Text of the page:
HILDREN and young people across Sale West could bear the brunt of ‘savage’ budget cuts as Trafford Council attempts to save £24million by next

year. Many services will be affected as town hall bosses scramble to make unprecedented savings of around 18 per cent of the council’s net budget in 2015/16. Coppice Library faces possible closure, school crossings are to be scrapped and Sale West Community and Youth Centre is also facing the possibility of shutting the doors for the final time. Around £17.8million will be saved from the children, families and wellbeing budget in Trafford – leaving many residents fearing for their local services. It has been suggested that £700,000 could be saved from a £2.3million pot for the borough’s 14 libraries, with options including reducing opening hours, shutting some and recruiting even more volunteers. Sale West community library on Coppice Avenue is one of many now facing an uncertain future. Within walking distance of 5 primary schools and a secondary school, Coppice Library is used by a cross section of residents, from old to young and from all walks of life. Friends of Coppice Library spokesperson, Marj Prowner said: “The people making the budget decisions do not understand the important role library services play in the local community, nor do they know about the diverse range of services offered there. “A good example of this is the Talking Book Service that distributes audiobooks on CD and cassette to visually impaired people throughout the borough. This is a postal service and is greatly appreciated by those people who would otherwise have no access to books. “Many of our customers are infirm or have disabilities that make a library visit difficult. They come to Coppice library because of the car park at the rear of the building and the 2 disabled spaces at the front. It would be impossible for them to use other local libraries should this one close, due to strict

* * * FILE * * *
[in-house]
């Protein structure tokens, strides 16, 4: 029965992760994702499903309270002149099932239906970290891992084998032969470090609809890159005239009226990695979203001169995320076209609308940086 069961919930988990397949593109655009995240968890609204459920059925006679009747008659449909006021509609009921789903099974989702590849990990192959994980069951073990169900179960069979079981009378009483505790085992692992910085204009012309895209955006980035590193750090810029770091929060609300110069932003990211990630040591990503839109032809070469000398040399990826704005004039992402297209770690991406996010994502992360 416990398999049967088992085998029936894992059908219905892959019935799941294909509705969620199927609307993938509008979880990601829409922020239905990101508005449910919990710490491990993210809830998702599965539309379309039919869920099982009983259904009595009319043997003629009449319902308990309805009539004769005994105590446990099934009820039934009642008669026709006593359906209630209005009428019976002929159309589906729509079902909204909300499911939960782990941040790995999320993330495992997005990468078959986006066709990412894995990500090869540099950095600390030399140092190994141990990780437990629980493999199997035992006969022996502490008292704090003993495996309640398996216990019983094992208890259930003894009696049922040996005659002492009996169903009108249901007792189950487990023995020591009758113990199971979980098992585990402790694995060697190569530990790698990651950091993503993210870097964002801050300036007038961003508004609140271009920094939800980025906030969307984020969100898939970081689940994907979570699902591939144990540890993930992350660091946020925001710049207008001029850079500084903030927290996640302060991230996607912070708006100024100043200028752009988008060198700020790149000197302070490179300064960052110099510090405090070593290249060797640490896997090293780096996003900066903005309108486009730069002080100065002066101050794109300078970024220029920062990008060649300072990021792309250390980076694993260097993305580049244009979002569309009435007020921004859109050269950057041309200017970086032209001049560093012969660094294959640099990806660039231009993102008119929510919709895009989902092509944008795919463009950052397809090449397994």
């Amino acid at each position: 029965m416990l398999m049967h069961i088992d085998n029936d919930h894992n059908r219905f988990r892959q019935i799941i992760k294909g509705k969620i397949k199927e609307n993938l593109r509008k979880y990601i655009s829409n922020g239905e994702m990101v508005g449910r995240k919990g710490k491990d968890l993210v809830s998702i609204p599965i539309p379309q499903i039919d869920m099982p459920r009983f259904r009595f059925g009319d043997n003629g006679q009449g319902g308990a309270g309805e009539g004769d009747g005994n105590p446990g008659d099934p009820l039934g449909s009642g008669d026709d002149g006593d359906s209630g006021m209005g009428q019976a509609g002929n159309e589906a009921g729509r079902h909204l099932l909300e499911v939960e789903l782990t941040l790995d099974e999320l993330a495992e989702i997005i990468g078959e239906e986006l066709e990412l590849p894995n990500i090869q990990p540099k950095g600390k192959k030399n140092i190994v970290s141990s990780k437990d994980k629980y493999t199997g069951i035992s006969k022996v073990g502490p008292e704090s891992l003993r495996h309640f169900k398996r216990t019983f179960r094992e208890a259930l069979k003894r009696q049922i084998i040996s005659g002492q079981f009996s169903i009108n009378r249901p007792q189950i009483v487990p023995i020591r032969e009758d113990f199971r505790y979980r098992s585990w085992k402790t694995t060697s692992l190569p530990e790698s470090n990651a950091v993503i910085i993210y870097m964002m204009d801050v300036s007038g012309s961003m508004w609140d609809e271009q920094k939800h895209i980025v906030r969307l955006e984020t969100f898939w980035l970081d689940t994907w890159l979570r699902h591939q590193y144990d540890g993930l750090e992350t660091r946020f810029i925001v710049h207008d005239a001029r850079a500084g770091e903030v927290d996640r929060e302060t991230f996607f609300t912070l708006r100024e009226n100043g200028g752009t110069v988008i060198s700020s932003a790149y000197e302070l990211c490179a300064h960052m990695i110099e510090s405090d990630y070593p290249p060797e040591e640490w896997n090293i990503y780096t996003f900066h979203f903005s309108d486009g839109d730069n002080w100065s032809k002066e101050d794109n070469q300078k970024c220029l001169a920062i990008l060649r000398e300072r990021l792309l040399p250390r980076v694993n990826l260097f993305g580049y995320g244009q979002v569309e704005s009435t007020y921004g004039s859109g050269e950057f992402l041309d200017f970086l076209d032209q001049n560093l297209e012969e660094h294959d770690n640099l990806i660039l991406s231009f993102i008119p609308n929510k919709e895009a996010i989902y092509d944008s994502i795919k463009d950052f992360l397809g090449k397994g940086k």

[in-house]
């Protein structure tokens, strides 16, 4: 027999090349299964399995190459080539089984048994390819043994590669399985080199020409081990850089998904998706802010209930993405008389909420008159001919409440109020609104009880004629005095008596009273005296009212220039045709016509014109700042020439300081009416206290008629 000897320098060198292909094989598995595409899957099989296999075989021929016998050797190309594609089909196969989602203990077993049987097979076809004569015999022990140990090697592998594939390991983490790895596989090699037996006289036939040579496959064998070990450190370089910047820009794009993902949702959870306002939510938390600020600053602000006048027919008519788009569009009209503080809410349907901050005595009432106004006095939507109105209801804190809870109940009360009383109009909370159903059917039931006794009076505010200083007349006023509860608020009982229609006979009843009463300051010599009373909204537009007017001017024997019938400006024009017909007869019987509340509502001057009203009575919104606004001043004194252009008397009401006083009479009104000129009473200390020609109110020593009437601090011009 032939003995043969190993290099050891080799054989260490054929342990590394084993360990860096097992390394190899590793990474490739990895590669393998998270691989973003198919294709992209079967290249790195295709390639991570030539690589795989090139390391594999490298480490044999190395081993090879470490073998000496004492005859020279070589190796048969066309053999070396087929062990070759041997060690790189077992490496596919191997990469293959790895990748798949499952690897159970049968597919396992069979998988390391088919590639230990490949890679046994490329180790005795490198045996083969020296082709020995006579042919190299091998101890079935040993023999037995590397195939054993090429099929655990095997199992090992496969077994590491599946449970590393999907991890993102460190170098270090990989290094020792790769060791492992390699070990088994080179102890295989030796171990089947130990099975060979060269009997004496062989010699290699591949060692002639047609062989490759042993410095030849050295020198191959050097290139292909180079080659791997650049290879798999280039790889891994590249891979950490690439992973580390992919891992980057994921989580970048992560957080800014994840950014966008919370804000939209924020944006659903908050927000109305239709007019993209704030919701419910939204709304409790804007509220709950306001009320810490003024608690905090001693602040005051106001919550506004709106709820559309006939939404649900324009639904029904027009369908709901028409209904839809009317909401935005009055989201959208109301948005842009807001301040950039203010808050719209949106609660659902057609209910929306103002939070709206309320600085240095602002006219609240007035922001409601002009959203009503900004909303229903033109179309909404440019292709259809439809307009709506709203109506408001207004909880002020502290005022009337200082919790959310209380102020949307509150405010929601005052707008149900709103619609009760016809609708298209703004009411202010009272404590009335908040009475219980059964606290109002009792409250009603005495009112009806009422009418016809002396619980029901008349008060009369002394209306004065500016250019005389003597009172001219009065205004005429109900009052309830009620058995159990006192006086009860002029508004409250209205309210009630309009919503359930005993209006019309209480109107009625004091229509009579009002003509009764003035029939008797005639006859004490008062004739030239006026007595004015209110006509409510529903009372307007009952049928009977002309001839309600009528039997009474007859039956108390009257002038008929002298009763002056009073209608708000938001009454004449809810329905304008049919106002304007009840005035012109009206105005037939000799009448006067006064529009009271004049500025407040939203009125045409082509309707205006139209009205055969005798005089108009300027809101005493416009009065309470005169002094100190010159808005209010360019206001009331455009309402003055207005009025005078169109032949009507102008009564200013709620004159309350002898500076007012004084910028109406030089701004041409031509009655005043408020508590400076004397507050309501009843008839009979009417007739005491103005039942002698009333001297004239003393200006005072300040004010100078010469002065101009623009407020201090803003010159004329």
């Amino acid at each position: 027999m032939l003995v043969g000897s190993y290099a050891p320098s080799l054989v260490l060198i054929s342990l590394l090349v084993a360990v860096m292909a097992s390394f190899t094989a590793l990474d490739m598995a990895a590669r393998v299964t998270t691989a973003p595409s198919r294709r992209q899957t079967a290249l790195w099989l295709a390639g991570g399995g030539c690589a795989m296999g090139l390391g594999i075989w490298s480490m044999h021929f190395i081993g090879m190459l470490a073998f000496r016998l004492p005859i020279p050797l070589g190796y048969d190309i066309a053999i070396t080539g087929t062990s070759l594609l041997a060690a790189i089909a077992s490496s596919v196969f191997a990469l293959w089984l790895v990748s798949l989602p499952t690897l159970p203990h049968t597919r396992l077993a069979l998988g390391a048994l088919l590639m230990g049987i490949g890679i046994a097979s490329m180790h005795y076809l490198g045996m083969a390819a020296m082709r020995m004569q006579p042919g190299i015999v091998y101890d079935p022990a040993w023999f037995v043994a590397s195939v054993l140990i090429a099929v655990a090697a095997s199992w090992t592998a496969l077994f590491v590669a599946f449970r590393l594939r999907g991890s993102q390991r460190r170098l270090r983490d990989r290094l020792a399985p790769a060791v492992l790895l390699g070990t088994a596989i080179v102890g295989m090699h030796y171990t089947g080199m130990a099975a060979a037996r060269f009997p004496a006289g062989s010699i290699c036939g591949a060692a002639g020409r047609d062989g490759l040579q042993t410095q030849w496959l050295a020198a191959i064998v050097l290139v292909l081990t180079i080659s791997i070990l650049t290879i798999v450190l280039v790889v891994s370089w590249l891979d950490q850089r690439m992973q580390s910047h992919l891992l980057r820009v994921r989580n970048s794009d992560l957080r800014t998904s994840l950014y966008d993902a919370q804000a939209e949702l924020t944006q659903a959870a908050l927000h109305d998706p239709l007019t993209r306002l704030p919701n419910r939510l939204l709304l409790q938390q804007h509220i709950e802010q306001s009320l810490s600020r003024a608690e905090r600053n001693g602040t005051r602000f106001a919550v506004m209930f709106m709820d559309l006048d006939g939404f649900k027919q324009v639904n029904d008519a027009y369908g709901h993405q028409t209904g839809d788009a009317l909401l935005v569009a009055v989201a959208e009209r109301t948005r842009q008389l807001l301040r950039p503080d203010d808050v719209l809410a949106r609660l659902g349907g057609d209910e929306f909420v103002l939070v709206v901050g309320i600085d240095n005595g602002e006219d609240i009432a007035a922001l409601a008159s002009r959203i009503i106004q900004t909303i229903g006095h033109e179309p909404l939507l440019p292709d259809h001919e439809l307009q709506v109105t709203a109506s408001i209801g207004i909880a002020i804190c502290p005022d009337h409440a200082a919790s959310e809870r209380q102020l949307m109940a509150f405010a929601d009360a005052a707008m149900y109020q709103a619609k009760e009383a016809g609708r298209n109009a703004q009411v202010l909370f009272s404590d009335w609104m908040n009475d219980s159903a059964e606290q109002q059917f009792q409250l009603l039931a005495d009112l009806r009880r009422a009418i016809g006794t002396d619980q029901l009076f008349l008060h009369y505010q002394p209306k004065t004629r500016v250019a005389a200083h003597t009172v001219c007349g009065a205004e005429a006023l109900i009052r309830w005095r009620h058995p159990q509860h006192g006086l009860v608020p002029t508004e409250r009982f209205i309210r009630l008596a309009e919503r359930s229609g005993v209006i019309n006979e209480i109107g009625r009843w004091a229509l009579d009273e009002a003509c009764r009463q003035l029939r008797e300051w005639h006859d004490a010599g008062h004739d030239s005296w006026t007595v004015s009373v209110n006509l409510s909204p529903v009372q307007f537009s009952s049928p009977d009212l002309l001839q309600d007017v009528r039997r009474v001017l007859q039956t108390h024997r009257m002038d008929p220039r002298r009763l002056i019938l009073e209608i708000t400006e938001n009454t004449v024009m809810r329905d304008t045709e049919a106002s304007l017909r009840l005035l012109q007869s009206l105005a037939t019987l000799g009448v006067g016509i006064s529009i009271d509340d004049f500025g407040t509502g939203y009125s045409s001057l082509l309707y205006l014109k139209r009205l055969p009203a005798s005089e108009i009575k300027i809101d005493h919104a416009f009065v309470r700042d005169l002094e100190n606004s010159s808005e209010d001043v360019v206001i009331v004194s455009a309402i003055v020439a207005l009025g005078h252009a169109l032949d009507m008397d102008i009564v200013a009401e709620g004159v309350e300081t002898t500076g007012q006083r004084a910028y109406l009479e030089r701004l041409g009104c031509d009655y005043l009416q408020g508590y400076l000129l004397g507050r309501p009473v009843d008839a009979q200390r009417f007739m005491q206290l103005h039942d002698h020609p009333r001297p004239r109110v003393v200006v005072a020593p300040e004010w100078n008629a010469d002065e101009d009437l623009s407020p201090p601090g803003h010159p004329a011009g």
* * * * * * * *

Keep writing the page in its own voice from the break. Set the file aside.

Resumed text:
parking policies around the centre.” School crossings are also being targeted, between 30 and 37 of the existing 97 crossings possibly being scrapped, saving £145,000. A review will take place to establish which sites are deemed ‘high risk’. Residents fear that several crossings on Sale West will be among those slashed, adding to the various other cuts the area is already facing. A local Mum of two who asked not to be named said: “It’s ridiculous – they want to shut the youth centre, take away the crossings and shut our library. Looks like Trafford Council don’t care about children; all they’re bothered about is saving money. It’s not fair that we have to have our services cut because they can’t manage the books properly.” Council leader, Sean Anstee, said: “ Our primary aim is to continue to provide high quality, efficient and effective services to those who need them most. We have a good track record of delivering savings and will continue to do so over the coming years as we re-shape the council to target its resources at the most vulnerable and grow our economy to reduce demand on public services.”



Colour images by Kim K Photography - Old Sale West images courtesy of Trafford Library Service


ack in 2004 the Manchester Evening News ran an article about a notorious estate in Sale, titled ‘No-go estate that defied the odds’, going on to say it had been described as ‘an island of deprivation in a sea of affluence.’ The estate they referred to is Sale West, or the ‘Racecourse Estate’ as it was known back then, with many of its roads named after UK racecourses. Built amid high optimism in the 1960’s, as part of Manchester regeneration, the Racecourse was constructed on agricultural land and used to move people out of areas surrounding the city centre in questionably named ‘slum clearance programmes.’ Supposed to be ‘a jewel in the crown’ of Manchester council’s estate programme, the Racecourse faced problems from the beginning and quickly became a hotbed of crime and antisocial behavior. A so-called overspill estate, owned by Manchester but situated in Cheshire, Sale West proved to be anything but the gem anticipated by the council. Residents found themselves feeling detached and cut off from services while violent crime was quickly on the rise. By the mid nineties, many of the properties were run down or empty and the area had become neglected. The only bus on the estate was cancelled as drivers refused to venture there any longer, sick of smashed windows and abuse from the local youths. When Irwell Valley took over Sale West in March 2000,